8. Governor Jack Markell (DE-D)

Gov. Markell met with our family after we had won the battle with Medicaid. This man helped set the protections my state has for LGBTQ people so that they can't be discriminated against. He is authentic, funny, and can really handle when a toddler demands to be picked up and held! I'm so glad he was my state's Governor and that he is now part of our village to keep families like our safe. 

9. Online Community

I have mentioned before that there weren't many places online I could go to and find the information, as well as, support I needed in 2007. That remained relatively true for a long time. Now, I'm thrilled that there are places I can go and vent and have the love and support I need. My daughter has a large community that knows of her and will be there for her if needed. It touches me to see the growth of acceptance for transgender children that I didn't necessarily experience when we started out almost a decade ago. They all know who they are and I love and thank them for welcoming me into their embrace. 

So, that's just some of the ones who have really made my village a wonderful place for myself and my daughter. My whole family really. They've had a hand in shaping us to be who we are now and given us the strength to stand up for what's right. I'm not just a mom, I'm not just an advocate for my daughter, I'm her world and now she has an even bigger one to help guide, support, and love her as she grows up. Thank you all. Thank you so very much for everything. 

Wednesday, July 27, 2016

To The Killers Of Trans Women, My Daughter Will Be Your Undoing

NOTE: I know trans men are also victims of violence. I wanted to focus on the recent murders of the trans women however as that topic pertains to me raising a trans daughter.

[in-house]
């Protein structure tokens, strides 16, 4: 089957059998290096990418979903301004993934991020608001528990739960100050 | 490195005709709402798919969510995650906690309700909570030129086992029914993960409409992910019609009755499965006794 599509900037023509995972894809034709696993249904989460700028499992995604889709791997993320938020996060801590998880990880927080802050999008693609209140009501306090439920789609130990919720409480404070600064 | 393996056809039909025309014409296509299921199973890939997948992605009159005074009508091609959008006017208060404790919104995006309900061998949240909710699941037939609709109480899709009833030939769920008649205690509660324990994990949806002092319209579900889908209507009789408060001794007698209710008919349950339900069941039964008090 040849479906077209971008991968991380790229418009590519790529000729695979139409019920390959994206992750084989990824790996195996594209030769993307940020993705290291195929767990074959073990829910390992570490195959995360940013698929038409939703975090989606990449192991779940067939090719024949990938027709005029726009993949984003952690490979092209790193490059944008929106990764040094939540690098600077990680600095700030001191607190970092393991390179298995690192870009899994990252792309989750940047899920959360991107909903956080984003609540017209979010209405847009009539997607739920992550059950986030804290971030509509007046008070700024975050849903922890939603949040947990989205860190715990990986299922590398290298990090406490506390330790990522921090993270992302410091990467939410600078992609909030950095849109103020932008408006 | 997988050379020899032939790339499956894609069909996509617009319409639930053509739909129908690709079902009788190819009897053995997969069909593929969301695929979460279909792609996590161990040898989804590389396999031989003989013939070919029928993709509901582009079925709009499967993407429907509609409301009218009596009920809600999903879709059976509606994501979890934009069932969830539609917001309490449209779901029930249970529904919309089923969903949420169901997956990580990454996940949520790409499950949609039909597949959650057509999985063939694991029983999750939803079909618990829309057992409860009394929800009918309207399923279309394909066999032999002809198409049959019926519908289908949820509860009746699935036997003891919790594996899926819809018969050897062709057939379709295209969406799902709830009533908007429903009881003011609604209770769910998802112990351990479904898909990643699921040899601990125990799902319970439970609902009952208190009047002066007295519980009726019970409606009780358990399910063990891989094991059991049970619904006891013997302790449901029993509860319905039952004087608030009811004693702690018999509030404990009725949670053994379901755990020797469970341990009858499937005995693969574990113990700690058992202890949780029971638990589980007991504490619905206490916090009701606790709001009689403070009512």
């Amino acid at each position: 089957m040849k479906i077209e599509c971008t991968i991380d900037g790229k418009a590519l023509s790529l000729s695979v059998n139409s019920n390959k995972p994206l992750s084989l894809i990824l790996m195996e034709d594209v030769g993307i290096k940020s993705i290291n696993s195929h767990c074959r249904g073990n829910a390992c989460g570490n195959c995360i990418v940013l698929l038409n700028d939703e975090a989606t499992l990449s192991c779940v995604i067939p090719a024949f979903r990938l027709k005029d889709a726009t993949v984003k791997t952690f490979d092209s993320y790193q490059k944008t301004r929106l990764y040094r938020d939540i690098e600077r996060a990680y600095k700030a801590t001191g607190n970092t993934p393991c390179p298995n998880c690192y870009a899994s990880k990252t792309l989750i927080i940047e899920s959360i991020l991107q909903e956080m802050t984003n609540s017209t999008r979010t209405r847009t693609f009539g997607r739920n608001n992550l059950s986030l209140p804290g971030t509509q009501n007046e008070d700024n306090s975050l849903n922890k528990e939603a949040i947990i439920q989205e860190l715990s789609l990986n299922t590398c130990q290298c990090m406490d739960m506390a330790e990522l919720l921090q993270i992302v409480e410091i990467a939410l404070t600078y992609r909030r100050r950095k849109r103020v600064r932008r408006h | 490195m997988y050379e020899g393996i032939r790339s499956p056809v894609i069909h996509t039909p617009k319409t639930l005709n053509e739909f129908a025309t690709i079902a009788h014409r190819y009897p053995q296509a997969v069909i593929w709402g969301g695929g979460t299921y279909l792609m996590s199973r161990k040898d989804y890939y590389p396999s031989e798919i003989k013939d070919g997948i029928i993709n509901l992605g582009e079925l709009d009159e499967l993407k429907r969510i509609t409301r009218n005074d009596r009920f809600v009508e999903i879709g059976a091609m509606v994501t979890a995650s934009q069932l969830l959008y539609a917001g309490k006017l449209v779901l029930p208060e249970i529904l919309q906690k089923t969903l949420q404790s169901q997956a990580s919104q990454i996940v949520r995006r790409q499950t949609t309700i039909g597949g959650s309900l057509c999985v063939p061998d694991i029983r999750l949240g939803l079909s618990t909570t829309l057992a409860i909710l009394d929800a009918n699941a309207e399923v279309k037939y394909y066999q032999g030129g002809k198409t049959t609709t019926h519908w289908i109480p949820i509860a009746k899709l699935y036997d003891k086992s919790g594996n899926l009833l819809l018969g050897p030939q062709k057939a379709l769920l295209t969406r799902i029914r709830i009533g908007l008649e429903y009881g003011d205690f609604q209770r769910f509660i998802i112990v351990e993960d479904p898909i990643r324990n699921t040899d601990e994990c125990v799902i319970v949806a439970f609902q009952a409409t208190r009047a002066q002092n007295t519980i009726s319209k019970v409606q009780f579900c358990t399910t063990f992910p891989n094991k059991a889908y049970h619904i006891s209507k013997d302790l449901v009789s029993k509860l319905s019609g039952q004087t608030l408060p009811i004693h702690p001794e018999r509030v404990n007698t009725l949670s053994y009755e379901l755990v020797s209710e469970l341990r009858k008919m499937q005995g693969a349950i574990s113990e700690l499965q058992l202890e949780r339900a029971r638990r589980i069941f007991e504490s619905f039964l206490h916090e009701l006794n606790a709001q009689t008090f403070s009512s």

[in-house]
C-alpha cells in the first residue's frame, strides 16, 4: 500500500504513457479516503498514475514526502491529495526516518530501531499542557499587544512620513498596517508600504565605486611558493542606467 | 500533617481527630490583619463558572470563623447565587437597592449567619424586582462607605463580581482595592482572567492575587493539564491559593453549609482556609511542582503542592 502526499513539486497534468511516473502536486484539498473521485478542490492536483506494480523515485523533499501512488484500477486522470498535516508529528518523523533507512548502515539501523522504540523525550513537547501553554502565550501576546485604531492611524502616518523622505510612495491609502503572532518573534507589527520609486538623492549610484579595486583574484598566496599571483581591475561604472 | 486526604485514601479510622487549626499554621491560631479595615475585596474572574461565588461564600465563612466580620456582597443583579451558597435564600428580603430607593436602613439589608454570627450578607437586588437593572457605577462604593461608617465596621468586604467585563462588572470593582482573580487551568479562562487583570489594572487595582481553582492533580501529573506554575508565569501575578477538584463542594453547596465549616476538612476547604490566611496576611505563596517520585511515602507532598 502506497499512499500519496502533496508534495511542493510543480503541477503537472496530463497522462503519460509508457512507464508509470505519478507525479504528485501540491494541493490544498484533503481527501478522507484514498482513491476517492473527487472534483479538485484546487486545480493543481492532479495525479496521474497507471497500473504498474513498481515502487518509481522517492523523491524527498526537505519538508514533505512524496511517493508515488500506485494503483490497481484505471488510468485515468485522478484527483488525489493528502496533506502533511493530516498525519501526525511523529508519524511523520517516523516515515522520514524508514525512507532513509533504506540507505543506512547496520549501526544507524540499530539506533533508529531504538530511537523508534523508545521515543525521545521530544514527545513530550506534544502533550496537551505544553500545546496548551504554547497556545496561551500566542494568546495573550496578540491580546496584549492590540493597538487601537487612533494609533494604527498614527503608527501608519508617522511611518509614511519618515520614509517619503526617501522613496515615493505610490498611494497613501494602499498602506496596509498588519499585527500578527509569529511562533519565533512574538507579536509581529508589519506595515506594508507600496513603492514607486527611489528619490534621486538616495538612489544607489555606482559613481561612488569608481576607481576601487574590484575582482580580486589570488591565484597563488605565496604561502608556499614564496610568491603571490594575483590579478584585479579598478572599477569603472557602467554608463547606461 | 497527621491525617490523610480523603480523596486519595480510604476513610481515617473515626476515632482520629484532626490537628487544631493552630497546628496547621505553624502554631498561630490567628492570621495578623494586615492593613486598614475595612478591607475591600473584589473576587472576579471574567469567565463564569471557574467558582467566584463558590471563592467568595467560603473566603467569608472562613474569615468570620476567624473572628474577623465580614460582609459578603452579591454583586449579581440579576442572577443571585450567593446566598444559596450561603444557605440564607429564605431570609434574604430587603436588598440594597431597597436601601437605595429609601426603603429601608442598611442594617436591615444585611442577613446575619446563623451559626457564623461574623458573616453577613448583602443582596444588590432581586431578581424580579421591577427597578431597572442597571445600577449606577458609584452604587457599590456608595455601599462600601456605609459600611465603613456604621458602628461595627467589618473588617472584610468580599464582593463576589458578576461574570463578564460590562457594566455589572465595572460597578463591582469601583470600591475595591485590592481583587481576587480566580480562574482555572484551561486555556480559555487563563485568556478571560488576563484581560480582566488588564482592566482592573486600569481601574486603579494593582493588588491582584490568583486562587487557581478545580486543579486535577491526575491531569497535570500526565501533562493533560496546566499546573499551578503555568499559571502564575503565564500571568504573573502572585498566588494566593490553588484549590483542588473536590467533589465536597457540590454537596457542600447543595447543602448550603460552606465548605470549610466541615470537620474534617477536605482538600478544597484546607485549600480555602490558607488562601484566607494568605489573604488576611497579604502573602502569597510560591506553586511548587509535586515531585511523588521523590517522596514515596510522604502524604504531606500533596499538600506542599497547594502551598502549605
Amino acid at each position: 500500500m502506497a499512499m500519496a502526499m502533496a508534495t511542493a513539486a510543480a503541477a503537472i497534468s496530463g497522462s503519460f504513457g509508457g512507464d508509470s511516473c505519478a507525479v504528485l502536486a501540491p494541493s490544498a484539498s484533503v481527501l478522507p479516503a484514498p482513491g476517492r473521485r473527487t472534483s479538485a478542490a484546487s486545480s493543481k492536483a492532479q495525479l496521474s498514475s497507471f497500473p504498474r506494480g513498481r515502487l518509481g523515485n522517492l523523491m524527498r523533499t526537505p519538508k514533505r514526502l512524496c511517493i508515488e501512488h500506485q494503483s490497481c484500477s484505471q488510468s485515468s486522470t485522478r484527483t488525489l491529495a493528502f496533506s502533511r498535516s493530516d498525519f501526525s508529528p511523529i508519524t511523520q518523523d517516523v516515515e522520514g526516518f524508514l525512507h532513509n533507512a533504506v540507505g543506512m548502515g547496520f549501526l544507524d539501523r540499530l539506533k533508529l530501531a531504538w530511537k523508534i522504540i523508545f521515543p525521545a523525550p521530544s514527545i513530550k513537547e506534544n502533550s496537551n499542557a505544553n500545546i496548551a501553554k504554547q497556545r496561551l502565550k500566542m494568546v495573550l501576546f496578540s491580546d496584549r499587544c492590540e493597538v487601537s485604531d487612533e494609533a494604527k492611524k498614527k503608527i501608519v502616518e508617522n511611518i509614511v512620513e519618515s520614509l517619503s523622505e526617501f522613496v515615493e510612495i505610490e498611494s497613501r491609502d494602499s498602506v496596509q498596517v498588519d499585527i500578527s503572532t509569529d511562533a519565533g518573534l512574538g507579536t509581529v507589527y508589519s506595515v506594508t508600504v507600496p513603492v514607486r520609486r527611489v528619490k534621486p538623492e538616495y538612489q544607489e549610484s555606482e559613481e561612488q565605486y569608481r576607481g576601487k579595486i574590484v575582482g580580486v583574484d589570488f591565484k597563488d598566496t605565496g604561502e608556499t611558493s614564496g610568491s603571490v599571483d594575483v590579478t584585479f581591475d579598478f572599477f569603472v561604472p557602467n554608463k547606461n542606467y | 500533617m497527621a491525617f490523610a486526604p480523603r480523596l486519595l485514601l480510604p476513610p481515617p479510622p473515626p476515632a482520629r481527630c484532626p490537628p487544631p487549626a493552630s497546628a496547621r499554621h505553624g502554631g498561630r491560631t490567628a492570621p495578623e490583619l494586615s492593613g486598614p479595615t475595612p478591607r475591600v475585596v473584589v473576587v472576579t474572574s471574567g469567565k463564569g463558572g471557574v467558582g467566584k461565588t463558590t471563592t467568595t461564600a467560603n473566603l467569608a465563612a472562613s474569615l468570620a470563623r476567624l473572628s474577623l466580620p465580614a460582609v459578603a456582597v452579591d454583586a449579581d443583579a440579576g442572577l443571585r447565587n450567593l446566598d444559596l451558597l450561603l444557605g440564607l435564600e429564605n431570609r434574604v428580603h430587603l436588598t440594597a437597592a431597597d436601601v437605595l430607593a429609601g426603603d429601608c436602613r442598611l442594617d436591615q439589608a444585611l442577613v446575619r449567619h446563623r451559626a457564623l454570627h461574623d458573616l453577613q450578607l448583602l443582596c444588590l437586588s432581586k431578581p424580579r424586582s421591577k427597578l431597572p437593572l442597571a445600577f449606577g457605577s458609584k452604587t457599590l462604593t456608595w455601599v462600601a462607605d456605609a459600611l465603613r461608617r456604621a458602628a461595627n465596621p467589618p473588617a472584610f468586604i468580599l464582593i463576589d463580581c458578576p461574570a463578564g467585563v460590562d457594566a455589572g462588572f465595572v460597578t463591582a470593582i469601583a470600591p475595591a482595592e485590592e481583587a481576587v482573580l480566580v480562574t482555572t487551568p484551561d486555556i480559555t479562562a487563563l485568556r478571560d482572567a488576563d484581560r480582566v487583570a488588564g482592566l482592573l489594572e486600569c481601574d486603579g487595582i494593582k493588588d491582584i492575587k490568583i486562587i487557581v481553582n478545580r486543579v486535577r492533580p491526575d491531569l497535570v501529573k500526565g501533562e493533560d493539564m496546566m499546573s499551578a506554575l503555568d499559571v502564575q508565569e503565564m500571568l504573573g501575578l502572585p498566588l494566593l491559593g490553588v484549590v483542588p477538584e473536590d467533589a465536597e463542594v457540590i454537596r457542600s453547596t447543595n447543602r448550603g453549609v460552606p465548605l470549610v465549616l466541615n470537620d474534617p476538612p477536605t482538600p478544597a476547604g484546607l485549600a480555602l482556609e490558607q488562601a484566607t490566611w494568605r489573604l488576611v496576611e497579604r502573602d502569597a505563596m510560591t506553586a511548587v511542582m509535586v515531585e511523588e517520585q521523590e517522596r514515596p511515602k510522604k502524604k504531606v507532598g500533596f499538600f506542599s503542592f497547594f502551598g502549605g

I have sat for days, seeing the many murders of trans women, trying to write up my feelings. Trying to express what's been going through my mind. All I could muster up is, I'm heartbroken. I'm hurting. I'm so, so very scared.

Trinity caught me crying after the recently reported murder of Dee Whigham and asked me why anyone would kill someone who did nothing wrong. I told her I didn't know. Then my conversation turned into one I didn't think I'd ever have to have.

Granted, while having three black sons, I've had some pretty serious conversations on what they'd need to do so they can come back home to me alive, this particular discussion was vastly different. Crying, I held her close and begged her to listen to me. I explained that while most will see her and not question her gender identity, when the time came that she found someone she liked and wanted to be intimate with, reactions could vary.

Ideally, I want to believe that by the time she's an adult and getting into relationships, our world will be in a better place. It will feel and think differently. Society will view her as not simply a trans person, but a beautiful, loving human being. Realistically, this may not be the case and we'll still be as we are now. At least some will be.